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Google Admits to Snooping on Personal Data via Street View Cars

Google Violates Wi-Fi Privacy
Chevy Chase may not have been a big enough man to admit to his own wrongdoing in 'Fletch Lives,' but Google, apparently, is. On Friday, Google engineering chief Alan Eustace admitted that, for the past three years, his company has been unknowingly collecting personal data sent over open Wi-Fi networks. The admission, as the New York Times reports, came as a response to a recent inquiry from a German data protection agency, which requested permission to audit the Wi-Fi information that Google collects to put together its Street View feature on Google Maps. In a post published two weeks ago, the company insisted that, although it collects certain kinds of data to identify Wi-Fi networks around the world, it has never compiled any private information sent across those networks. After the German audit prompted Google to reexamine its data-mining practices, though, company engineers realized that they were mistaken, and had in fact been collecting so-called "payload data" from individuals sending information across password-unprotected networks.

Eustace blamed the inadvertent data collection on a programming error committed in 2006, and tried to reassure users that Google has "never used that data in any Google products." Eustace also pointed out that the company's constantly moving Street View vehicles change Wi-Fi channels so frequently, that they were only able to pick up bits and pieces of information as they were passing by open networks. For the time being, Google will not launch any more camera-equipped Street View cars, and will reportedly work with investigators to delete the private data as soon as possible.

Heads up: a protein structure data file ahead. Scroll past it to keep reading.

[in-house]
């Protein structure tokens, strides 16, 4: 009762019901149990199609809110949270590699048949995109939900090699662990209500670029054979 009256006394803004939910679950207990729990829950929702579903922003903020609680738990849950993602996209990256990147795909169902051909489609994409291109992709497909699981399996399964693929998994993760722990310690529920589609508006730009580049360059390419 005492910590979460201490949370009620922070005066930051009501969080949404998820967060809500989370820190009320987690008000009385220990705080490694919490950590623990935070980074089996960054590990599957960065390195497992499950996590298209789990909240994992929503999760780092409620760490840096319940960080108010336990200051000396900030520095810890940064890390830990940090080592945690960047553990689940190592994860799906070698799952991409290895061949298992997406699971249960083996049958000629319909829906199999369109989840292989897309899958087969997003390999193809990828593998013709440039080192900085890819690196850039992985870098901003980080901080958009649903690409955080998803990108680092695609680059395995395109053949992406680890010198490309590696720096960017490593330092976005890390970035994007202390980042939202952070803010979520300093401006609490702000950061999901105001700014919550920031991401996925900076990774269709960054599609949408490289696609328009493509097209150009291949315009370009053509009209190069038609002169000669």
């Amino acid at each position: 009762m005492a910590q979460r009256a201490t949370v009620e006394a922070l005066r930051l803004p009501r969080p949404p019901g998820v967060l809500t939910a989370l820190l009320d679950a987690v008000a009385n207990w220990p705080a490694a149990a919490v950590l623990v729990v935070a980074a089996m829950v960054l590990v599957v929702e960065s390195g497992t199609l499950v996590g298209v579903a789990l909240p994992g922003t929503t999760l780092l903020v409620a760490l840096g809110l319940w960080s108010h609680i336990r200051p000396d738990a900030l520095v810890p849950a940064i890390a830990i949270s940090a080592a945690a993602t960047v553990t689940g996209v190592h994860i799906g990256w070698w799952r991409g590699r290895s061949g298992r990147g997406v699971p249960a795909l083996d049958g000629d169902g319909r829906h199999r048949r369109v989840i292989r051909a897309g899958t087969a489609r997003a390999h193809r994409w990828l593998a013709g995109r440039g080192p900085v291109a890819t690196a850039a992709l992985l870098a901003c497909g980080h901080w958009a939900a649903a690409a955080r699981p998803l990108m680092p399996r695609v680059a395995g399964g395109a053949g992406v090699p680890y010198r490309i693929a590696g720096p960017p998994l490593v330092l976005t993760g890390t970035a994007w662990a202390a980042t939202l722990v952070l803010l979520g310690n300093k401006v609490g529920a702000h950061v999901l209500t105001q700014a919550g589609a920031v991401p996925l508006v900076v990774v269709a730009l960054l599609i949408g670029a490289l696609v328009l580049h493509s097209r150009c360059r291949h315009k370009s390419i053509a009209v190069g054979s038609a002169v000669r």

That likely won't do much, however, to mute consumer concern. As the Times points out, Google could very well find itself in hot legal water as a result of its SNAFU, which, intentional or not, may have violated U.S. wiretapping laws. European privacy advocates, moreover, have had long-running beef with Google over its Street View motorcade, and this stunning mea culpa will almost certainly strain the company's transatlantic relations, as well. We suppose that the silver lining in all of this is that Google 'fessed up, and owned the mistake. We'll never know how much of this can be chalked up to a simple "Oops," and how much of it was, "Oops, we got caught." What really matters at this point, though, is that Google appears willing to answer some hard questions. [From: Google; via: NYT]

Tags: data, DataCollection, google, GoogleMaps, privacy, street view, StreetView, StreetViewMaps, StreetViewPrivacy, top, web, wi-fi, wifi